San Francisco Deputy Public Defender Jennifer Johnson was interviewed by the Huffington Post regarding The Road Forward fundraiser being held tomorrow October 26 (Excerpt Below). All are invited to attend this event that is in support of women working to get their lives back. For more details about the event, please see invitation.
Author: Arcelia Hurtado
"Jennifer Johnson has been working with San Francisco's mental health court to provide gender specific services for women since 2005. She is a founding member of San Francisco's Behavioral Health Court and one of the organizers of The Road Forward, a fundraiser to benefit women as they transition out of custody and into the community.
Arcelia Hurtado (AH): Tell us what is going on in California with incarcerated women.
Jennifer Johnson (JJ): In times of economic prosperity, women in jails and prisons are an underserved population. In times of economic despair, they are forgotten. California is currently embarking on the biggest shift in criminal justice policy in decades as it enacts AB109, known as "realignment." The stakes are high and the opportunity is unprecedented as communities craft new approaches to incarceration and rehabilitation.
AH: What is The Road Forward?
JJ: The Road Forward is raising money to renovate the San Francisco Sheriff's Department's Women's Resource Center to create an optimal environment for helping women reclaim their lives.
Two community programs, Behavioral Health Court and the Women's Resource Center, are working together to ensure that women are not lost as the realignment process unfolds. Both programs have independently provided quality gender-specific treatment for years and they are joining forces streamline and enhance those services.
The October 26th event marks the beginning of a capital fundraising campaign and we have great allies in this effort: Equal Rights Advocates, California Pacific Medical Center, and Women Defenders of California.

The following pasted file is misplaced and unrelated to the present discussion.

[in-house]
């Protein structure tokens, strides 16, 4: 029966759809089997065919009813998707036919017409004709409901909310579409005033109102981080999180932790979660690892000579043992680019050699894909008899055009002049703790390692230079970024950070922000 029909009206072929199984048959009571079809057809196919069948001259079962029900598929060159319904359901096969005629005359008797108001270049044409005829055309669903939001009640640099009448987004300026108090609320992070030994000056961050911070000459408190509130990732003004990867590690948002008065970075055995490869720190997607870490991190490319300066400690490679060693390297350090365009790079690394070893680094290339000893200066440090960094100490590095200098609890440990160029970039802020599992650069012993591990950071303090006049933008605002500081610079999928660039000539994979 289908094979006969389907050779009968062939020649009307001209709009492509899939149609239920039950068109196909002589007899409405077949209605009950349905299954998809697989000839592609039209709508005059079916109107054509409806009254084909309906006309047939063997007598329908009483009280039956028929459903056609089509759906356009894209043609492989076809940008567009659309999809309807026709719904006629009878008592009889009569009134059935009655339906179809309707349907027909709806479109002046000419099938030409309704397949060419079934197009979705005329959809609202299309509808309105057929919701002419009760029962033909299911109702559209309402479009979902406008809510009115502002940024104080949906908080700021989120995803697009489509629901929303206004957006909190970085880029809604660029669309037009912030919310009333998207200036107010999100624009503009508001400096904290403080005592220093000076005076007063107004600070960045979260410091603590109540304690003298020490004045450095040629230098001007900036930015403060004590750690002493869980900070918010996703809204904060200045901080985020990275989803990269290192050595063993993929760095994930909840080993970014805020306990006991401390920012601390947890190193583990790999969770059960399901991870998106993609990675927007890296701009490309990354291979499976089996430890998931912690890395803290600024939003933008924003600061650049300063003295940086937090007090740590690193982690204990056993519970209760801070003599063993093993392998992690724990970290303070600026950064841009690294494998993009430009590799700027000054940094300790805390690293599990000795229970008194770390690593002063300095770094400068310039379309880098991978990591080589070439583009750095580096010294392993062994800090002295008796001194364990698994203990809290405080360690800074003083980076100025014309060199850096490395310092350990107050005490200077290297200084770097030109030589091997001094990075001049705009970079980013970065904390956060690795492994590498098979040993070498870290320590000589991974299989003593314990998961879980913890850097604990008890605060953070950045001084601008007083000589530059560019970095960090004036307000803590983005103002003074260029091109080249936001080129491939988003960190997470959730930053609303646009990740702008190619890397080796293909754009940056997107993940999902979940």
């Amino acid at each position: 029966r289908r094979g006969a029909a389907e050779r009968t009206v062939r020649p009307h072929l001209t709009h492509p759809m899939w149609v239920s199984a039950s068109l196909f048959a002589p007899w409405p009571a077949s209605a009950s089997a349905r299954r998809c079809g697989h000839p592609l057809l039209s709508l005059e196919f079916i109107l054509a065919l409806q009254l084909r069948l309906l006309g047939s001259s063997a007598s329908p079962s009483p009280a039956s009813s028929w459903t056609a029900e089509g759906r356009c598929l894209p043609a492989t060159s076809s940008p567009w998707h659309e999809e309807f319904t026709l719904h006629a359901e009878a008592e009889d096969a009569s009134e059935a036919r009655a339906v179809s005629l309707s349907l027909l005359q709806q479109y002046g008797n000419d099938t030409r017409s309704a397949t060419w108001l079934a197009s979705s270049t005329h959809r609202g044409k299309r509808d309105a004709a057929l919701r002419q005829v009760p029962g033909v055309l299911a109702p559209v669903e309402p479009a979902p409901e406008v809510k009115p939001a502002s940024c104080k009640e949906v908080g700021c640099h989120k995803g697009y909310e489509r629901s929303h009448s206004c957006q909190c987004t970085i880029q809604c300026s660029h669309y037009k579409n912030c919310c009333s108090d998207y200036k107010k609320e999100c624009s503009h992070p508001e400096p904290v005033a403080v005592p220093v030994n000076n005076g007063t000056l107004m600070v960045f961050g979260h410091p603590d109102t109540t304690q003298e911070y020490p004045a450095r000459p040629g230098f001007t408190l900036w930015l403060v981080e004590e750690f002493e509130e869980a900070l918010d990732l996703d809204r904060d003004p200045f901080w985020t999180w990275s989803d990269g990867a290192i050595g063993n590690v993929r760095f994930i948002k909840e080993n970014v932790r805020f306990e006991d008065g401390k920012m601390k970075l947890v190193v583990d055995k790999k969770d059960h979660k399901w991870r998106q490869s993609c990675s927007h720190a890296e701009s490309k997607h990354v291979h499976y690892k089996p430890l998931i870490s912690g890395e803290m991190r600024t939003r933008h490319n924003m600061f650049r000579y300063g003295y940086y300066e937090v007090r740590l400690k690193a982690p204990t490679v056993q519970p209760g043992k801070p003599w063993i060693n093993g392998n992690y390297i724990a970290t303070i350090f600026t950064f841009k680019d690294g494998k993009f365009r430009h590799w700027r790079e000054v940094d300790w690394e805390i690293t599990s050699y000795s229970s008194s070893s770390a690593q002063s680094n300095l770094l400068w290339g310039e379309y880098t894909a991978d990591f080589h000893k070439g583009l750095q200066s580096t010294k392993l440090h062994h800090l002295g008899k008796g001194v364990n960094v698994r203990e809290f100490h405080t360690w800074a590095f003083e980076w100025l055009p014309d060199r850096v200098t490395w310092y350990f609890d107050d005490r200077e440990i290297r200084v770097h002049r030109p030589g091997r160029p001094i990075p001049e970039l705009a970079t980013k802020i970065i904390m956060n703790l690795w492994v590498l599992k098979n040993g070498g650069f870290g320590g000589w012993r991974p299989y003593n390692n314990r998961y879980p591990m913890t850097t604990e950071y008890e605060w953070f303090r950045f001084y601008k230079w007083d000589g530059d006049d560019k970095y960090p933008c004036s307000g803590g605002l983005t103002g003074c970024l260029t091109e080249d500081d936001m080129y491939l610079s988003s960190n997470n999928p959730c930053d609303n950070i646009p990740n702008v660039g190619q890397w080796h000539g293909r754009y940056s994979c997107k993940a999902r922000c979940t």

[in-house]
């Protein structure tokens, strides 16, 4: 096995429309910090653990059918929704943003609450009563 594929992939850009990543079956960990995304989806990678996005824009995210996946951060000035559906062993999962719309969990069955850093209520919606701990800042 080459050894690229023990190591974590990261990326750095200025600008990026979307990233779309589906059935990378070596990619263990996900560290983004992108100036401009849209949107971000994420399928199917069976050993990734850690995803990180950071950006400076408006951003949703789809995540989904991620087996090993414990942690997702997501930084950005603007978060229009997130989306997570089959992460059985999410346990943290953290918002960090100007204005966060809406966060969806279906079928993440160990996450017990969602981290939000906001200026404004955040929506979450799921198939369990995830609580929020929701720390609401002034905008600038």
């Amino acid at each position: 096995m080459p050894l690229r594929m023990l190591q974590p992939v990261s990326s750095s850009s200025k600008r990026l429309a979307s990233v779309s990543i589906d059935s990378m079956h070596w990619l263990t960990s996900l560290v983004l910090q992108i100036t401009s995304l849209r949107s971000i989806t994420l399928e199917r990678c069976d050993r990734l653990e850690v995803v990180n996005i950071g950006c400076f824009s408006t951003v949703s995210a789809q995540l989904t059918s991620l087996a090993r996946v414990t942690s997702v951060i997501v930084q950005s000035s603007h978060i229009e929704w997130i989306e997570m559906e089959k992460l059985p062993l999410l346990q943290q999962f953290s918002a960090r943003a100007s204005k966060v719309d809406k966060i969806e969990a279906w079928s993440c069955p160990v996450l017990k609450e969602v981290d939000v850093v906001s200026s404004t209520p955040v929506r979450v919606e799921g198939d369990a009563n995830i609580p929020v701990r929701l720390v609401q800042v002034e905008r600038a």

AH: What do you mean when you say "helping women reclaim their lives?"
JJ: The Women's Resource Center serves women who are leaving jail and prison. The Center provides access to an array of coordinated services to help women find employment, sustain recovery, improve mental health, link to quality health care, and reconnect with their families and the community.
These services are going to become increasingly important as we see dramatic changes in criminal justice policy take effect across California.
AH: What are the changes?
JJ: There are two big changes that will result in an increase in the number of women who come into the community from either jail or prison.
First, the United States Supreme Court is forcing the state to release tens of thousands of inmates because the overcrowded conditions amount to cruel and unusual punishment. One of the state's proposals to address the situation is to allow more than 4,000 mothers serving time in state prison to return to the community.
Second, a recent change in California law will increase the number of women released from jail. AB109, or "realignment," will shift the responsibility for housing and supervising low-risk, non-violent offenders from the state to individual counties. What this means is that women who would have gone to state prison will now serve local sentences and remain on county probation."
Read the entire post here.